Boeri M, Abraham L, Hauber B, Atkinson J, Bushmakin AG, Cappelleri JC, Russo L, Viktrup L, Walsh D, Turk D. Exploring heterogeneity in preferences for attributes of pharmaceutical treatments for osteoarthritis and chronic low back pain in the United Kingdom - a latent class approach. Presented at the ISPOR 2019 European Conference; November 5, 2019. Copenhagen, Denmark.


OBJECTIVES: Our primary objective was to quantify patients’ preferences for attributes of pharmaceutical treatments for chronic pain (i.e., associated with osteoarthritis [OA] of the hip or knee and chronic low back pain [CLBP]) in the United Kingdom. Our secondary objective was to explore preference heterogeneity.

METHODS:
A discrete-choice experiment was administered online to respondents with a self-reported physician diagnosis of OA and/or CLBP and moderate-to-severe pain. Respondents were presented with a series of choices between two hypothetical treatments, defined by six attributes: effectiveness (pain and symptom control); associated risks (i.e., rapidly progressive osteoarthritis [RPOA], heart attack, physical dependence); mode (pill vs. injection) and frequency of administration; and cost. Latent class analysis was used to segment preferences in the sample, comparing them with results for the average respondent.

RESULTS: The survey was completed by 437 respondents: 171 with OA, 188 with CLBP, and 78 with OA and CLBP. Mean (SD) age was 54.4 (14.3) years. On average, results suggested the following attribute relative importance (mean [SE]): cost (2.6 [0.2]), pain and symptoms control (2.0 [0.2]), risk of physical dependence (1.2 [0.2]), risk of heart attack (0.4 [0.1]), risk of RPOA (0.4 [0.1]), and mode and frequency of administration (0.2 [0.1]). The latent class analysis identified four classes: one class focused on efficacy (33.7%), one on cost (29.4%), one on avoiding risk of physical dependency (19.6%), and one on mode and frequency of administration (17.3%).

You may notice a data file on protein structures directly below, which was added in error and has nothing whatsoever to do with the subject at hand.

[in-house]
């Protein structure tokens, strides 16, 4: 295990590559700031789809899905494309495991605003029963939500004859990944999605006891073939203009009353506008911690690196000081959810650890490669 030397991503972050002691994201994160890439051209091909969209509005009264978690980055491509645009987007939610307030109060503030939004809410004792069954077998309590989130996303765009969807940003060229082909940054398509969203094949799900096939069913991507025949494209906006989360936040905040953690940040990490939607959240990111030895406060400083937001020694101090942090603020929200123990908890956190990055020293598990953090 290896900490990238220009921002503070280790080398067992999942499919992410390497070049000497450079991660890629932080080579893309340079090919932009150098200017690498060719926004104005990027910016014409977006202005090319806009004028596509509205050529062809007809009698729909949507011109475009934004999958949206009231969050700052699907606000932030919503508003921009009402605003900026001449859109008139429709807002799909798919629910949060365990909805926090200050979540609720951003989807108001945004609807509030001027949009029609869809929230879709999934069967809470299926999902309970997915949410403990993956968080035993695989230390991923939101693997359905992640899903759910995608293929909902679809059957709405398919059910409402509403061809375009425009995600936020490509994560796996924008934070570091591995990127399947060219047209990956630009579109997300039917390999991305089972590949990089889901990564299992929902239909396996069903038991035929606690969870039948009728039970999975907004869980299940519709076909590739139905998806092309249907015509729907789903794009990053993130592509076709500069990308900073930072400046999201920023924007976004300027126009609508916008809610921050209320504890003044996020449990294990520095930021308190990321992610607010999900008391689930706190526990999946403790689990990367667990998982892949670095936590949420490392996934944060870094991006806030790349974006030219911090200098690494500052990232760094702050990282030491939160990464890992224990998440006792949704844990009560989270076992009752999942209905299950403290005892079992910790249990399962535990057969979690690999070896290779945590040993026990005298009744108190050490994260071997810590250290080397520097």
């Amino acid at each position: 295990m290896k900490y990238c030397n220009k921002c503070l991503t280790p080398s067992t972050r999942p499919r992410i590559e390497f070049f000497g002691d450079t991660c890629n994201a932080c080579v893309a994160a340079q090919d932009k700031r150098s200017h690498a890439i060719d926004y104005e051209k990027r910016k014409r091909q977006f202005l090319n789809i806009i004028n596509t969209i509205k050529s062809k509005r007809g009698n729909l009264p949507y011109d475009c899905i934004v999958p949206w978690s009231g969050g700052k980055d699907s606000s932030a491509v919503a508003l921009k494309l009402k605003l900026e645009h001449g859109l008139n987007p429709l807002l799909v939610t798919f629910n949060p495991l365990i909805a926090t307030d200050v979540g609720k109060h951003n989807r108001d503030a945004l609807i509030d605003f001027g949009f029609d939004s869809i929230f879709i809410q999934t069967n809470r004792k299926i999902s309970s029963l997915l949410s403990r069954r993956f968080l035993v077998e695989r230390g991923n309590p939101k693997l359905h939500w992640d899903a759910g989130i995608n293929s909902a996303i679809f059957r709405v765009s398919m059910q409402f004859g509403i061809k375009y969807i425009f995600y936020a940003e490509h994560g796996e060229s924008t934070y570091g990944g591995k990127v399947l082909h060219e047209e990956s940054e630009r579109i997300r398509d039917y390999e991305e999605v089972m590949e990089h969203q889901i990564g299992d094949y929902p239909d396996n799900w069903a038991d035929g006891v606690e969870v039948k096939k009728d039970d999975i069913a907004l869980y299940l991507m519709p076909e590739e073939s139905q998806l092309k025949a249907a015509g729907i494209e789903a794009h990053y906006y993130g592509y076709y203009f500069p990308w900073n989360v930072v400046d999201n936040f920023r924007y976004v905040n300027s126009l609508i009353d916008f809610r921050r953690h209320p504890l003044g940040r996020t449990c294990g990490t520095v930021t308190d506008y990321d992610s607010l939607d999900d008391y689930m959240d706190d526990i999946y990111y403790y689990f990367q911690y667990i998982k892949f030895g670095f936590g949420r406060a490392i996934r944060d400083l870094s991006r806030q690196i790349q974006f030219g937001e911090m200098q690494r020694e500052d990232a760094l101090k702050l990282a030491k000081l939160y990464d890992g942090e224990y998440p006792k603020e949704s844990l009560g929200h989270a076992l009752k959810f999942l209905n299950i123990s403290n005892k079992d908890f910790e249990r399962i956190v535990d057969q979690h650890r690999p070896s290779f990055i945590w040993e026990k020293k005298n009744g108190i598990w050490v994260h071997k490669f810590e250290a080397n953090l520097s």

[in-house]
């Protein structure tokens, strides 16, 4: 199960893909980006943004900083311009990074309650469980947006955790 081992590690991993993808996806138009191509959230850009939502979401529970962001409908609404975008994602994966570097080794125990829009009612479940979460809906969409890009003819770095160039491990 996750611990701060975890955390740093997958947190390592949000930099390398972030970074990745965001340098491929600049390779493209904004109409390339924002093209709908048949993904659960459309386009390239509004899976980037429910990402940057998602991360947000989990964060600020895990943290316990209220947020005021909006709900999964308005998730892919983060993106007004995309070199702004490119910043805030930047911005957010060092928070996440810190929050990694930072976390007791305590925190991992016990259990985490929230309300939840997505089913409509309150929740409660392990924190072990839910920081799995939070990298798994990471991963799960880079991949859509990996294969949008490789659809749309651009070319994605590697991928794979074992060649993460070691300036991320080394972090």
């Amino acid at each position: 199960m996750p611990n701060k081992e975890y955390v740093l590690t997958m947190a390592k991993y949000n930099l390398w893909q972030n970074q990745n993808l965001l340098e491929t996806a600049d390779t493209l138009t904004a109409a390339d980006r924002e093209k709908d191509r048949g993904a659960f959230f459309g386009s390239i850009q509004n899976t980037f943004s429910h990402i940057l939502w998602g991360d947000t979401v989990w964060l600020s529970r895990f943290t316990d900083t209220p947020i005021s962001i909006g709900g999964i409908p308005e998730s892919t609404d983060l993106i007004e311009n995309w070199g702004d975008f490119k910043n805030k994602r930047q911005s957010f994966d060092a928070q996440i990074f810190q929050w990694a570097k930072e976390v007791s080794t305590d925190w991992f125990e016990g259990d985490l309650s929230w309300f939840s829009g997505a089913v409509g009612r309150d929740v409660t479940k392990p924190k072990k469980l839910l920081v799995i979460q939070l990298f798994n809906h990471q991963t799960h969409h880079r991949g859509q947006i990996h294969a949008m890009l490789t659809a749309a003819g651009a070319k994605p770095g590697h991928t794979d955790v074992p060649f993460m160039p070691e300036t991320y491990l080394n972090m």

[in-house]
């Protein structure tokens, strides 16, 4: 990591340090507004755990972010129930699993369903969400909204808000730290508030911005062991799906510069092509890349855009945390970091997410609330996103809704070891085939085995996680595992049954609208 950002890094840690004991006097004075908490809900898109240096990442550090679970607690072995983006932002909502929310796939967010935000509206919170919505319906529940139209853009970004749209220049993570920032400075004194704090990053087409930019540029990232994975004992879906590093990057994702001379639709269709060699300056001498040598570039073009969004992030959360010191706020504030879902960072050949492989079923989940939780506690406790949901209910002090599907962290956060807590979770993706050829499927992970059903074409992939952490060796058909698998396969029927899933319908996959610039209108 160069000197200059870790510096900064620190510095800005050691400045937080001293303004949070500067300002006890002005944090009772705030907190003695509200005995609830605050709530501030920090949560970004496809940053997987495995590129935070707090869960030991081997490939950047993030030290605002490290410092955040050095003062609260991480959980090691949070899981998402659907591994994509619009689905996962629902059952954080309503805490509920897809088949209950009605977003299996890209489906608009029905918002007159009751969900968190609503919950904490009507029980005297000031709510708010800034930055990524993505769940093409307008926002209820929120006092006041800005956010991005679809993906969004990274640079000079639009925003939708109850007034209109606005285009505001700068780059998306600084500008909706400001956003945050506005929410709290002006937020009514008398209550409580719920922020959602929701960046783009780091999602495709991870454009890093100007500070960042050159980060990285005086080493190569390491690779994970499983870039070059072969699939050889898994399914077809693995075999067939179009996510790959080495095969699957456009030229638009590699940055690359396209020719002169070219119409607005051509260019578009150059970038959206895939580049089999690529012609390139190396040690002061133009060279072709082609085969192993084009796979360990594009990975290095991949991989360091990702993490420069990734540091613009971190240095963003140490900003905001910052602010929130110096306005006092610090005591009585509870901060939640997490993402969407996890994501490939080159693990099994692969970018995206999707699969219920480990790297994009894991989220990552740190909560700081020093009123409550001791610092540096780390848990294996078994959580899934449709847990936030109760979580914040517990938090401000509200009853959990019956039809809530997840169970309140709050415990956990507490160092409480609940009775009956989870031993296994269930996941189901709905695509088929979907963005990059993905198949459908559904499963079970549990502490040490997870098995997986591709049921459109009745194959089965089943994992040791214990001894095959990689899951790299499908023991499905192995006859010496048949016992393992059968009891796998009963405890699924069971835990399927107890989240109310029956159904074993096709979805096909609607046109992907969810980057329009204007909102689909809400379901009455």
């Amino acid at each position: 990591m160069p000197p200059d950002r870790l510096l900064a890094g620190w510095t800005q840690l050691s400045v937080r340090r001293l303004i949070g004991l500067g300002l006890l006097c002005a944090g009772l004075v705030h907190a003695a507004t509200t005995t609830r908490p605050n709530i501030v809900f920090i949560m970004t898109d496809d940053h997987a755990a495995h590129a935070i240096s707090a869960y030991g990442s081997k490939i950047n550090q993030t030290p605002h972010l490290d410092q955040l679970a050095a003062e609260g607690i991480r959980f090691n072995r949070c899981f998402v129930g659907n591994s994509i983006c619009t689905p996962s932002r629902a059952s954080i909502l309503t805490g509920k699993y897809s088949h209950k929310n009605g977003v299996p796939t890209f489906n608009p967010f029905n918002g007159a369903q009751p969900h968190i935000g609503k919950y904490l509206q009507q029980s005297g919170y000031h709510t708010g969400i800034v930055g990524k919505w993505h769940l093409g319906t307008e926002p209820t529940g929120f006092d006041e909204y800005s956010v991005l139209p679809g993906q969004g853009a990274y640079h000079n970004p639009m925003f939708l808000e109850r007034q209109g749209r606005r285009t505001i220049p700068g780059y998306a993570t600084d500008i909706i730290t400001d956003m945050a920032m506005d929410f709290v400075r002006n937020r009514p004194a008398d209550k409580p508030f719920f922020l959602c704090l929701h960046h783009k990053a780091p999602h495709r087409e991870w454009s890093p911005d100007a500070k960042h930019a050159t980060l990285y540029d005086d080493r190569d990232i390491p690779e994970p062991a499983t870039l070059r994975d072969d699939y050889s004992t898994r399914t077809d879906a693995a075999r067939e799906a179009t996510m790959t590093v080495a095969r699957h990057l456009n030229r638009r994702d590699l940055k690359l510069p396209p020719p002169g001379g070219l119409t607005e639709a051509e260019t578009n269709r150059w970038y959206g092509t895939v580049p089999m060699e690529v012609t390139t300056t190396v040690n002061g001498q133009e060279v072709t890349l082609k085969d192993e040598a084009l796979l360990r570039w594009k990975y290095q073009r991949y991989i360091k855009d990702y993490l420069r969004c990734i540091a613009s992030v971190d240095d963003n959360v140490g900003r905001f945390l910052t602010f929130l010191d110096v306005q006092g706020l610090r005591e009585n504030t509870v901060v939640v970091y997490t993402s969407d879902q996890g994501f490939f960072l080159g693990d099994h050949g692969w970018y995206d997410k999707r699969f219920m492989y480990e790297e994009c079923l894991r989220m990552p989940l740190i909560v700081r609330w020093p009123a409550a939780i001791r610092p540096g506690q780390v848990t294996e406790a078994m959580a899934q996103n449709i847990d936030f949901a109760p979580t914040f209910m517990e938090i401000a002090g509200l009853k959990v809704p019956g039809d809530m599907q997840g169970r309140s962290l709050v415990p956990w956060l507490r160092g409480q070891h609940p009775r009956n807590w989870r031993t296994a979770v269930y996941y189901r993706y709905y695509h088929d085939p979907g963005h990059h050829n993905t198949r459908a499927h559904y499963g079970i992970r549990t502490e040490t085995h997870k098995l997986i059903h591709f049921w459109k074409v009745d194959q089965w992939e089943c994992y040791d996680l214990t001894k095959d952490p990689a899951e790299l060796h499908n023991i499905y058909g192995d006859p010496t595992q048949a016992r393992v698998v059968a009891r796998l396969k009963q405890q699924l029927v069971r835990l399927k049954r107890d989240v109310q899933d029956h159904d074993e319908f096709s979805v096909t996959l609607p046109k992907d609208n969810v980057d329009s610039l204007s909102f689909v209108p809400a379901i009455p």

CONCLUSIONS: On average, treatment choices were primarily driven by cost, improving efficacy, and avoiding physical dependence. However, we found evidence of preference heterogeneity; that is, different patients focused on different treatment characteristics, suggesting that patient groups may have different priorities when considering treatments for chronic pain. Discussions between doctor and patient may be particularly important to provide information about a treatment aligned with the patient’s preferences.

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